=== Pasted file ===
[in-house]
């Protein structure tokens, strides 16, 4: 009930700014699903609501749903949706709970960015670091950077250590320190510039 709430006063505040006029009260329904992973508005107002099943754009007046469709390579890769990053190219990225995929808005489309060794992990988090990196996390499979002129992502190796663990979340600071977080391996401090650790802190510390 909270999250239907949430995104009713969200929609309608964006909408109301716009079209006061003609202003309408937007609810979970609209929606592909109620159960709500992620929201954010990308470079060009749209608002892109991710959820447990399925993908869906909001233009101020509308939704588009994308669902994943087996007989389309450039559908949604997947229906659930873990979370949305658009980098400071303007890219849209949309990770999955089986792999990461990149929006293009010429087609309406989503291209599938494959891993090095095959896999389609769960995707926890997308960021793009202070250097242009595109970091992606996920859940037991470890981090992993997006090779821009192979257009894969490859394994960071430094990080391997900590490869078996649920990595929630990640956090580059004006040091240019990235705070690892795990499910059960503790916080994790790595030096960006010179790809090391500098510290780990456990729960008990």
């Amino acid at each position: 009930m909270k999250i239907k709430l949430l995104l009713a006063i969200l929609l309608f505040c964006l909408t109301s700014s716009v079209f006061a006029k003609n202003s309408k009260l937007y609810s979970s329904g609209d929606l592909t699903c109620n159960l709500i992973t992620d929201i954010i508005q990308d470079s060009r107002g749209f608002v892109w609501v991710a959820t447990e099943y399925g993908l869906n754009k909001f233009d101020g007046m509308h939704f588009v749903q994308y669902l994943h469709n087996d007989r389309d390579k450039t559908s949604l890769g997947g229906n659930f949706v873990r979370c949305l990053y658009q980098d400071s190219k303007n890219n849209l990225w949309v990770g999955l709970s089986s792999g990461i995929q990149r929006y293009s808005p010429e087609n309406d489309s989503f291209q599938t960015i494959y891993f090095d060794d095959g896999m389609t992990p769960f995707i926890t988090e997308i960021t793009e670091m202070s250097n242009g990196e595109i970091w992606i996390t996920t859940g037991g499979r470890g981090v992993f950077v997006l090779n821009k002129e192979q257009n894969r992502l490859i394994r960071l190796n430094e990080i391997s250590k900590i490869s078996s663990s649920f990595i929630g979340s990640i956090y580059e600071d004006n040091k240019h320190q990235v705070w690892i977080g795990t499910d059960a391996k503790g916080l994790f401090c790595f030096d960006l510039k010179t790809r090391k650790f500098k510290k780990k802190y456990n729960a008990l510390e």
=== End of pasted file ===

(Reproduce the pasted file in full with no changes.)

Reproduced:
[in-house]
């Protein structure tokens, strides 16, 4: 009930700014699903609501749903949706709970960015670091950077250590320190510039 709430006063505040006029009260329904992973508005107002099943754009007046469709390579890769990053190219990225995929808005489309060794992990988090990196996390499979002129992502190796663990979340600071977080391996401090650790802190510390 909270999250239907949430995104009713969200929609309608964006909408109301716009079209006061003609202003309408937007609810979970609209929606592909109620159960709500992620929201954010990308470079060009749209608002892109991710959820447990399925993908869906909001233009101020509308939704588009994308669902994943087996007989389309450039559908949604997947229906659930873990979370949305658009980098400071303007890219849209949309990770999955089986792999990461990149929006293009010429087609309406989503291209599938494959891993090095095959896999389609769960995707926890997308960021793009202070250097242009595109970091992606996920859940037991470890981090992993997006090779821009192979257009894969490859394994960071430094990080391997900590490869078996649920990595929630990640956090580059004006040091240019990235705070690892795990499910059960503790916080994790790595030096960006010179790809090391500098510290780990456990729960008990």
């Amino acid at each position: 009930m909270k999250i239907k709430l949430l995104l009713a006063i969200l929609l309608f505040c964006l909408t109301s700014s716009v079209f006061a006029k003609n202003s309408k009260l937007y609810s979970s329904g609209d929606l592909t699903c109620n159960l709500i992973t992620d929201i954010i508005q990308d470079s060009r107002g749209f608002v892109w609501v991710a959820t447990e099943y399925g993908l869906n754009k909001f233009d101020g007046m509308h939704f588009v749903q994308y669902l994943h469709n087996d007989r389309d390579k450039t559908s949604l890769g997947g229906n659930f949706v873990r979370c949305l990053y658009q980098d400071s190219k303007n890219n849209l990225w949309v990770g999955l709970s089986s792999g990461i995929q990149r929006y293009s808005p010429e087609n309406d489309s989503f291209q599938t960015i494959y891993f090095d060794d095959g896999m389609t992990p769960f995707i926890t988090e997308i960021t793009e670091m202070s250097n242009g990196e595109i970091w992606i996390t996920t859940g037991g499979r470890g981090v992993f950077v997006l090779n821009k002129e192979q257009n894969r992502l490859i394994r960071l190796n430094e990080i391997s250590k900590i490869s078996s663990s649920f990595i929630g979340s990640i956090y580059e600071d004006n040091k240019h320190q990235v705070w690892i977080g795990t499910d059960a391996k503790g916080l994790f401090c790595f030096d960006l510039k010179t790809r090391k650790f500098k510290k780990k802190y456990n729960a008990l510390e």